In another method, assembling an image of a fingerprint from a series of partial fingerprint images composed of multiple pixels, each pixel having a pixel value. The finger position data may be obtained by the partial fingerprint imager. The method may include obtaining a series of finger tip position data as the finger swipes the partial fingerprint imager, then determining the motion parameters versus time of the finger tip, and compensating for inadequate finger position data by extrapolating the motion parameters to determine probable fingertip position versus time as the tip of the fingertip swipes over the partial fingerprint imager. The method includes assembling an image of a fingerprint from a series of partial fingerprint images, analyzing the partial fingerprint images for the presence of non-fingerprint image data, processing the partial fingerprint images by rejecting or deemphasizing the partial fingerprint images, and combining the probable fingertip position versus time data with the processed partial fingerprint images.

The partial fingerprint images may be obtained using a partial fingerprint imager composed of a linear array of individual sensing elements. The partial fingerprint images may be obtained using a deep finger penetrating radio frequency (RF) based partial fingerprint imager. The partial fingerprint imager may have additional sensing elements capable of sensing the relative finger location or movement of the bulk of the finger. The image of a fingerprint may be subsequently analyzed versus a database of authorized fingerprint images for security verification purposes. The motion parameters may be selected from the group consisting of finger acceleration, velocity, or distance. Extrapolating the motion parameters may be used to compensate for the loss of precise fingertip motion parameters the final portions of the finger swipe.

The at least a portion of the finger swipe may be the final portion of the finger swipe where the tip of the finger can pass over the partial fingerprint imager. The presence of non-fingerprint image data may be determined by a method selected from the group consisting of standard deviation, standard deviation squared, analysis of variance (ANOVA), analysis of covariance (ANCOVA), squared deviations, T-tests, and Fourier analysis of the pixel values within the individual partial fingerprint images.

The presence of non-fingerprint image data is determined by a method selected from the group consisting of standard deviation, standard deviation squared, analysis of variance (ANOVA), analysis of covariance (ANCOVA), squared deviations, T-tests, and Fourier analysis of the pixel values between the individual partial fingerprint images.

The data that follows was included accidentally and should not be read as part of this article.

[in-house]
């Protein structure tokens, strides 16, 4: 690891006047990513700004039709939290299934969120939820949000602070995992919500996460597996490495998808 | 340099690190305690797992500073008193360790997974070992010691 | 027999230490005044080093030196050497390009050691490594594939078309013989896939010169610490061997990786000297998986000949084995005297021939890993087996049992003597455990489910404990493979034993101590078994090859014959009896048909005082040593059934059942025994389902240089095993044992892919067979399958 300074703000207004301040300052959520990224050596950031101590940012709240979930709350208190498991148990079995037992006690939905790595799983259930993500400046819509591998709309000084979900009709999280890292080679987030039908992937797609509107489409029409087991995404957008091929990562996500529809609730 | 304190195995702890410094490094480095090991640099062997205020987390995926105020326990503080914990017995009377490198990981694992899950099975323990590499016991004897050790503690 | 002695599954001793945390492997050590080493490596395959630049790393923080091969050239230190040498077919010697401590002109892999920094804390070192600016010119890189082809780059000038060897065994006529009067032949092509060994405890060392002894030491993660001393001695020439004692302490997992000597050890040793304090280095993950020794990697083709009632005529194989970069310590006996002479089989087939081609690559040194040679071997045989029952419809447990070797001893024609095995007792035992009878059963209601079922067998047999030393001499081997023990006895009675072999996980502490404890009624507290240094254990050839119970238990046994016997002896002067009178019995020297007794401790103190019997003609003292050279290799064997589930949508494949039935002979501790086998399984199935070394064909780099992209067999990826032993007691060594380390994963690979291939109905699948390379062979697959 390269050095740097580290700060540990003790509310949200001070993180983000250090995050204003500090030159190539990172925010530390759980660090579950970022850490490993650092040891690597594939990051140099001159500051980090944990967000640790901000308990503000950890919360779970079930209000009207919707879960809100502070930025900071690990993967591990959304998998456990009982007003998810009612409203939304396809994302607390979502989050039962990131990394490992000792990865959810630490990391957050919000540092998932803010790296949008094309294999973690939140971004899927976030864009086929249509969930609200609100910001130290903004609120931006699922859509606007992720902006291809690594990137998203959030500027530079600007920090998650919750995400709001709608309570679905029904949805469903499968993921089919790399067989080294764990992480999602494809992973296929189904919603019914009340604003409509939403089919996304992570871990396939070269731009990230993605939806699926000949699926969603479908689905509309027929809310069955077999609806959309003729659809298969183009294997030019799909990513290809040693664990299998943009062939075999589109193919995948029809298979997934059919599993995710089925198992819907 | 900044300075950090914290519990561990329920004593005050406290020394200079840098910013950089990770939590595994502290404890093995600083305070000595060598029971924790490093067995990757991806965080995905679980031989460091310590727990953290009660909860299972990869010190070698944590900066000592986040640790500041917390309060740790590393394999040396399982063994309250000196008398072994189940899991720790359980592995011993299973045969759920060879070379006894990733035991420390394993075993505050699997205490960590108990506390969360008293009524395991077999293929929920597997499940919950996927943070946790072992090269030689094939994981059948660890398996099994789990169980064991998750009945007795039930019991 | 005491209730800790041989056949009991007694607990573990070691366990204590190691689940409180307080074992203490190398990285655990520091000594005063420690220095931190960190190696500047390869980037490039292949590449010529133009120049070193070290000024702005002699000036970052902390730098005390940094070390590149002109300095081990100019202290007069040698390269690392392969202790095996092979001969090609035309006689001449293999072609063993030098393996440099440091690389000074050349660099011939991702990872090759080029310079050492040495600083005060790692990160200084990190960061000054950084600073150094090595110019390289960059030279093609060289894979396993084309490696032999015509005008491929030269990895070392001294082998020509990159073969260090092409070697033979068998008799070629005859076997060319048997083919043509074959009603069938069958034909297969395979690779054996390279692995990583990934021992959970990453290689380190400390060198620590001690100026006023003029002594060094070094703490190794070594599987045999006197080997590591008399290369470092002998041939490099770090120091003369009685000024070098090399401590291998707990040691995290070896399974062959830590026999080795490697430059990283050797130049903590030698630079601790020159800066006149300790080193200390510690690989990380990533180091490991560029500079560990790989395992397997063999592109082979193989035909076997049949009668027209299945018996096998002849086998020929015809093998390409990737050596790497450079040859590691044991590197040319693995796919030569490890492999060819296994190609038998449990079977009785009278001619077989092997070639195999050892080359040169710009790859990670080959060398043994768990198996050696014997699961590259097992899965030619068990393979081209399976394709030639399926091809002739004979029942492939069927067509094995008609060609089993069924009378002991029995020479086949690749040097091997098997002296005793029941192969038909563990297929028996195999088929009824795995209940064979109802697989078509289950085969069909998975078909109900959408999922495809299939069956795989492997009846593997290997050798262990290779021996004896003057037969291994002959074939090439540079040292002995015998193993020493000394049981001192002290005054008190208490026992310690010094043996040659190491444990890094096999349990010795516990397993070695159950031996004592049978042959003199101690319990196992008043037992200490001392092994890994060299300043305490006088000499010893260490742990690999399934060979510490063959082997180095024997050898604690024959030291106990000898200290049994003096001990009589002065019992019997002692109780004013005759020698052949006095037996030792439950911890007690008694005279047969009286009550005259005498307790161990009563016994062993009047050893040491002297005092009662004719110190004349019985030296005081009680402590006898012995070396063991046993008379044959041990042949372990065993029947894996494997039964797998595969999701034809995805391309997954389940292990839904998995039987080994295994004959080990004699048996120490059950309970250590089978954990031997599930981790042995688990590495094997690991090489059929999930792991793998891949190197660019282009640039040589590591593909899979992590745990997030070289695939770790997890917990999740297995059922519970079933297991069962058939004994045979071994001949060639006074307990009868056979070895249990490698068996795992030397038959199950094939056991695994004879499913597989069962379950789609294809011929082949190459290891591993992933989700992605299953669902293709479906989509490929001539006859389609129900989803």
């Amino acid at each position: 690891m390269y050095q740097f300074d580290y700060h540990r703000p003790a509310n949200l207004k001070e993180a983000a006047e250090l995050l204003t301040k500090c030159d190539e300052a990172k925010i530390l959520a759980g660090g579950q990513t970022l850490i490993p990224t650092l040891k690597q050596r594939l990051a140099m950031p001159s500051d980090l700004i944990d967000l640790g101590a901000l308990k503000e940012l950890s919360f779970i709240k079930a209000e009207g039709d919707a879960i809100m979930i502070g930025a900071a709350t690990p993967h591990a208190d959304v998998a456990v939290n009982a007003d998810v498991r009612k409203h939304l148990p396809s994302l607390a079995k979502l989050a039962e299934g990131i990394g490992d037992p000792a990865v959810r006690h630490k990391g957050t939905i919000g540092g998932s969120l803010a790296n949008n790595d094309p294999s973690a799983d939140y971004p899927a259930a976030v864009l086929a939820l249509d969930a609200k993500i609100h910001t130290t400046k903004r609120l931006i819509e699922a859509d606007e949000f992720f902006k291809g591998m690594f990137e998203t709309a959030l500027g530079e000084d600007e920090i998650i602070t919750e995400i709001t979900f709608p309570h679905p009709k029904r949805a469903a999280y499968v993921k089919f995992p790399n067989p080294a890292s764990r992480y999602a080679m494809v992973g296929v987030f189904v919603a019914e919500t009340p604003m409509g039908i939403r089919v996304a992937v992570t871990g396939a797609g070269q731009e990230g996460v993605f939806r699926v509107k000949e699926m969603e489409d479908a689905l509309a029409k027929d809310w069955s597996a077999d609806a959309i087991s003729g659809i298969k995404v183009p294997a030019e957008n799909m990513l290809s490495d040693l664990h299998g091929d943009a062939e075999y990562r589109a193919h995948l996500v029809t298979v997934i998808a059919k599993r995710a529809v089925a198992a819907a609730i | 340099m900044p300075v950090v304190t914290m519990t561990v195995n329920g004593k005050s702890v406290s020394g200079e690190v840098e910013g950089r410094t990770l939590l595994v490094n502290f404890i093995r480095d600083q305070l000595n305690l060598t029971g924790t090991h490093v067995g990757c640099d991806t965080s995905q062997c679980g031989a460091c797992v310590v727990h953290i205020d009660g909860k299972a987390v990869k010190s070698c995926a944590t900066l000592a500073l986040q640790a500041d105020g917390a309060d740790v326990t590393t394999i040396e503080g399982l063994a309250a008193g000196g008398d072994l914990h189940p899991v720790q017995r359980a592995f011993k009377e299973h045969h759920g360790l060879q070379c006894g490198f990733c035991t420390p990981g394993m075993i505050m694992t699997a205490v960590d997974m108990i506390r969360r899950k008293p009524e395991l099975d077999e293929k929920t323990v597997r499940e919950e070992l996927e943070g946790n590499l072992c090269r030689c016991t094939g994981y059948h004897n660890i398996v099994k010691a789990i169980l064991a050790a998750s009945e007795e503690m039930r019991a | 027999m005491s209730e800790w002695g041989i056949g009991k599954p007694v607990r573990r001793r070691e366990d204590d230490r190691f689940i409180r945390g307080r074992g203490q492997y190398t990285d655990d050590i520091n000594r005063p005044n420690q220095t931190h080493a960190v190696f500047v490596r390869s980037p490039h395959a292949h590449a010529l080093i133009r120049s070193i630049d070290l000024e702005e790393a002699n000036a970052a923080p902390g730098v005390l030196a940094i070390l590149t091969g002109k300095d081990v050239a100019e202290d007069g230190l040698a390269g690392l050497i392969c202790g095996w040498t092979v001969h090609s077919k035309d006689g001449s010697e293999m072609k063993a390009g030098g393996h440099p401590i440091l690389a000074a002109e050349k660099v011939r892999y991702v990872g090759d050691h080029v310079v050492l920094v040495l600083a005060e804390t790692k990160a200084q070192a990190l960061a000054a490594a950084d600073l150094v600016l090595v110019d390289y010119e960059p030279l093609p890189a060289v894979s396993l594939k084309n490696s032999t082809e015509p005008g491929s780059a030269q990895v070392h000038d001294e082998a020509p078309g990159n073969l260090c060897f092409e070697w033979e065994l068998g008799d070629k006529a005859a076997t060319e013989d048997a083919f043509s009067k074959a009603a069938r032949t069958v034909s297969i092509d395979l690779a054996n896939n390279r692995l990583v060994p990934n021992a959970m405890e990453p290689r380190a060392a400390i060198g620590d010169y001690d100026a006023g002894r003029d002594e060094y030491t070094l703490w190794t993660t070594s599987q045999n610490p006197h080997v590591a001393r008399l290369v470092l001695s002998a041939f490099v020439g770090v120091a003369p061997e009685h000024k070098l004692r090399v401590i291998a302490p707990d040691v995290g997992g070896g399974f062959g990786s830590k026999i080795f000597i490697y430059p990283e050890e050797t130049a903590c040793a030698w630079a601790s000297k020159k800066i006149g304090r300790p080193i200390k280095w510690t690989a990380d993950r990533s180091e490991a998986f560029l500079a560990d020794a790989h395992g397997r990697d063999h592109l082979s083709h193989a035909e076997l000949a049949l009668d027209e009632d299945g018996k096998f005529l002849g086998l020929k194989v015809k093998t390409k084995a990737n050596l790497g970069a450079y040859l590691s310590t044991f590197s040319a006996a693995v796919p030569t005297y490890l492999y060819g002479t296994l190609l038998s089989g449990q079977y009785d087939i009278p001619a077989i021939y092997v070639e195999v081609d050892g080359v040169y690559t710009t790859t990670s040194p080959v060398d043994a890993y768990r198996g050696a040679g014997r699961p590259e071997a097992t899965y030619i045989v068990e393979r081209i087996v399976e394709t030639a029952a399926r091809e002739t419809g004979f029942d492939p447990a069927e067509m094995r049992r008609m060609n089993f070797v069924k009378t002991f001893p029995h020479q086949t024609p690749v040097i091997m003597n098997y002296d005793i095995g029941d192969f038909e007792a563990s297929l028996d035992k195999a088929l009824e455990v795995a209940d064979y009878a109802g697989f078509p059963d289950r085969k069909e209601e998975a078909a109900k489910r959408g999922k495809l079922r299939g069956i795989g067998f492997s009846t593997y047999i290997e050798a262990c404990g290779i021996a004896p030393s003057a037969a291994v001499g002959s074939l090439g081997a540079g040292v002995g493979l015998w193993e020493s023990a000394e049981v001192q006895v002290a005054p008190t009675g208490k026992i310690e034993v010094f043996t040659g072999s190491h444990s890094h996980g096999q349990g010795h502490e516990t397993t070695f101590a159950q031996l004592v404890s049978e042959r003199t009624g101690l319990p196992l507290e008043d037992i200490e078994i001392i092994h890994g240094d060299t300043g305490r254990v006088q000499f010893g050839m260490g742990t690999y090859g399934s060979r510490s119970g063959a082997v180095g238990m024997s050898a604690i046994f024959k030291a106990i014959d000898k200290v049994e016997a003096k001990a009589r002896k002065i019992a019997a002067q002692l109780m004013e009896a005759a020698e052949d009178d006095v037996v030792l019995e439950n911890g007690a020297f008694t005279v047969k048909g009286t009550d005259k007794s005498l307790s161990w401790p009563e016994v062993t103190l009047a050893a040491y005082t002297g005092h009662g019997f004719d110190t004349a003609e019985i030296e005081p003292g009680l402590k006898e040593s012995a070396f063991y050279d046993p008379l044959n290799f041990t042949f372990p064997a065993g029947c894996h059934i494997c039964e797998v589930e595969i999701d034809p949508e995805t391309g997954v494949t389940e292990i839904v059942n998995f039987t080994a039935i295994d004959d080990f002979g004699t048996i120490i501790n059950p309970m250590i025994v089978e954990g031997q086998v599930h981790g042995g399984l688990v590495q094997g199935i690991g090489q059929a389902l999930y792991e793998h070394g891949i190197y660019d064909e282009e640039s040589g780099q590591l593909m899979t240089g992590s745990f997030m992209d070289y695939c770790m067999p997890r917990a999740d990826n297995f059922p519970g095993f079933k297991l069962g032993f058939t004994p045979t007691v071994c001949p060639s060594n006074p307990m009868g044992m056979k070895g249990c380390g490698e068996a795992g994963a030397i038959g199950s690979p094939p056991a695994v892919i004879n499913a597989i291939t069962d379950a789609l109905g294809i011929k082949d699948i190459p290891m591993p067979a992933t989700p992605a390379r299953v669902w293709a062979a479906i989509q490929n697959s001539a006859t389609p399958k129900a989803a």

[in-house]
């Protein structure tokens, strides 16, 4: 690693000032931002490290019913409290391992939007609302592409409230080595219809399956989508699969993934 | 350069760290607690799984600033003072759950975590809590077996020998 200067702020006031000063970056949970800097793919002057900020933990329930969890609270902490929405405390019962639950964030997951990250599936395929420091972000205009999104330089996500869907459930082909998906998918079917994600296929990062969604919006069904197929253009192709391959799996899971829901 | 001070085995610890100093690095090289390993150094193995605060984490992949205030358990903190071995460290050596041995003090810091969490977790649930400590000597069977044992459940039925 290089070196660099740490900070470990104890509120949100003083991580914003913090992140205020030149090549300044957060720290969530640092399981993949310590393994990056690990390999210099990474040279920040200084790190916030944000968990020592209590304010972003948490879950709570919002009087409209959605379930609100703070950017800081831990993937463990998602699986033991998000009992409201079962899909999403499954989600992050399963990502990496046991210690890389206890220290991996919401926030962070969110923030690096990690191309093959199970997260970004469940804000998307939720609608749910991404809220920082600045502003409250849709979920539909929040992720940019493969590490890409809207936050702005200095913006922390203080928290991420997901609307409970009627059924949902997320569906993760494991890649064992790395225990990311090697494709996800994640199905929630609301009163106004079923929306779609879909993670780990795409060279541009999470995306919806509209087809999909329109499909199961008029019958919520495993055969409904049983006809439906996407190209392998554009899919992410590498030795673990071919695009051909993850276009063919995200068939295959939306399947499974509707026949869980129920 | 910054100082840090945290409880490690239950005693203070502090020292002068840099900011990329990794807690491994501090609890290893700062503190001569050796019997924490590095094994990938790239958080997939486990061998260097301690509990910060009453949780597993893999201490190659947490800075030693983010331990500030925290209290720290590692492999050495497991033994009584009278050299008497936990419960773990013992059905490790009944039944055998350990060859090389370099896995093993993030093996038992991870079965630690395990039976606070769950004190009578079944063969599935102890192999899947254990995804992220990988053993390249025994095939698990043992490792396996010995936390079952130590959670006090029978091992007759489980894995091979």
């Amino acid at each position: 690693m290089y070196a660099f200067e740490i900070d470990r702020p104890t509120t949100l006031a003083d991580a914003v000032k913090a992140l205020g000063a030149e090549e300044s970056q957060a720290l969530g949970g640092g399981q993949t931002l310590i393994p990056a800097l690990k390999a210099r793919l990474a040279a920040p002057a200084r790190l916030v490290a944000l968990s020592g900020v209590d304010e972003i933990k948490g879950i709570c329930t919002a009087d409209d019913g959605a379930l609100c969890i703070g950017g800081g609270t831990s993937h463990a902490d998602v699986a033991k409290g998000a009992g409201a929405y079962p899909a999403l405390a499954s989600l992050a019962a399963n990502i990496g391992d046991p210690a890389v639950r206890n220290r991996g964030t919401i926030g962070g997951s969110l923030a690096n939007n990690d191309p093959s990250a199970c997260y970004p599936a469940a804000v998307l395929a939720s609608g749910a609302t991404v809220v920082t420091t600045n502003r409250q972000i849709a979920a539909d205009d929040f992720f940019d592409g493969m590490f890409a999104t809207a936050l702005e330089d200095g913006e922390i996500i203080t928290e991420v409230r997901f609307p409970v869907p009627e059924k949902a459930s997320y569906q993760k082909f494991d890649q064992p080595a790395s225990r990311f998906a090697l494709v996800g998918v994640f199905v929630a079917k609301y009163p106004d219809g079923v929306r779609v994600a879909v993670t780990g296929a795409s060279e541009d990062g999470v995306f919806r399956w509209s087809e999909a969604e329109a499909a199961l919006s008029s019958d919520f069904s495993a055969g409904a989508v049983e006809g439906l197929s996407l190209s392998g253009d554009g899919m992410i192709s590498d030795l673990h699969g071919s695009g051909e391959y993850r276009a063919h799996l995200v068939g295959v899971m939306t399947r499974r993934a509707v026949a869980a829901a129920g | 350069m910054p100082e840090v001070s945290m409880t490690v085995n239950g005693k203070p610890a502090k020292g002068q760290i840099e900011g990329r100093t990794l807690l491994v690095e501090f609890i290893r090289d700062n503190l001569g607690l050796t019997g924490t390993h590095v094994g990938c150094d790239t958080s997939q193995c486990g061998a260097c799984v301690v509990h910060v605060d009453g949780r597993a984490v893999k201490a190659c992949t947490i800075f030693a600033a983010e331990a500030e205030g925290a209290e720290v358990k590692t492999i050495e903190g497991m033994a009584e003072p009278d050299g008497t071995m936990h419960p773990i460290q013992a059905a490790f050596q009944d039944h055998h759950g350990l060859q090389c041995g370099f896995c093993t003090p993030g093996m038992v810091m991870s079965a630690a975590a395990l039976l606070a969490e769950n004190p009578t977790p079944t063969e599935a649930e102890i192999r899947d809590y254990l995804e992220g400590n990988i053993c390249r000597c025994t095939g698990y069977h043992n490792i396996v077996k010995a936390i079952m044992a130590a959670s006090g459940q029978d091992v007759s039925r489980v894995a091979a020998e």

A coordinate or location of the partial fingerprint image in a complete fingerprint image is computed by extrapolating the motion parameters.

The probable fingertip position versus time data with the processed partial fingerprint images may include selecting pixels, where both the probable fingertip position versus time data and the processed partial fingerprint images are in agreement that the pixel represents fingerprint data, and then rejecting pixels where both the probable fingertip position versus time data and the processed partial fingerprint images are in agreement that the pixel does not represent fingertip data.

Combining the probable fingertip position versus time data with the processed partial fingerprint images may further include setting a weight parameter associated with each pixel, the weight parameter indicating the relative importance for that particular pixel for subsequent image analysis. The probable fingertip position versus time data and the processed partial fingerprint images may be in agreement that the pixel does represent fingertip data (non-disputed pixels) are given a weight parameter indicating that the non-disputed pixels are important for subsequent image analysis. The probable fingertip position versus time data and processed partial fingerprint images may be in disagreement that the pixel represents fingertip data (disputed pixels) are given a weight parameter indicating that the disputed pixels are less important than the non-disputed pixels for subsequent image analysis.

Combining the probable fingertip position versus time data with the processed partial fingerprint images further may include adjusting the pixel value associated with each pixel, the pixel value indicating the relative contrast between the height and dept of the fingerprint ridges. The probable fingertip position versus time data and processed partial fingerprint images may be in agreement that the pixel does represent fingertip data (non-disputed pixels) are treated so as to preserve the contrast between the relative height and depth of the fingerprint ridges. The probable fingertip position versus time data and the processed partial fingerprint images may be in disagreement that the pixel represents fingertip data (disputed pixels) are treated so as to diminish the contrast between the relative height and depth of the fingerprint ridges.

As previously discussed, partial fingerprint sensors generally consist of a linear array of individual sensor units, typically packed closely together at high density, such as a density of about 500 sensing elements (dots, pixels) per inch. These individual sensing elements can detect the hills and valleys of the fingerprint ridges. Usually these sensors then digitize this information into an array of integers that characterize the relative elevation of the fingerprint ridges along the one dimensional array of the sensor. These integers are often values between 0-255 to give 8 bits of precision, but other values, such as 1-bit, 2-bit, 4-bit, 12-bit, 16-bit, etc. precision are also quite possible.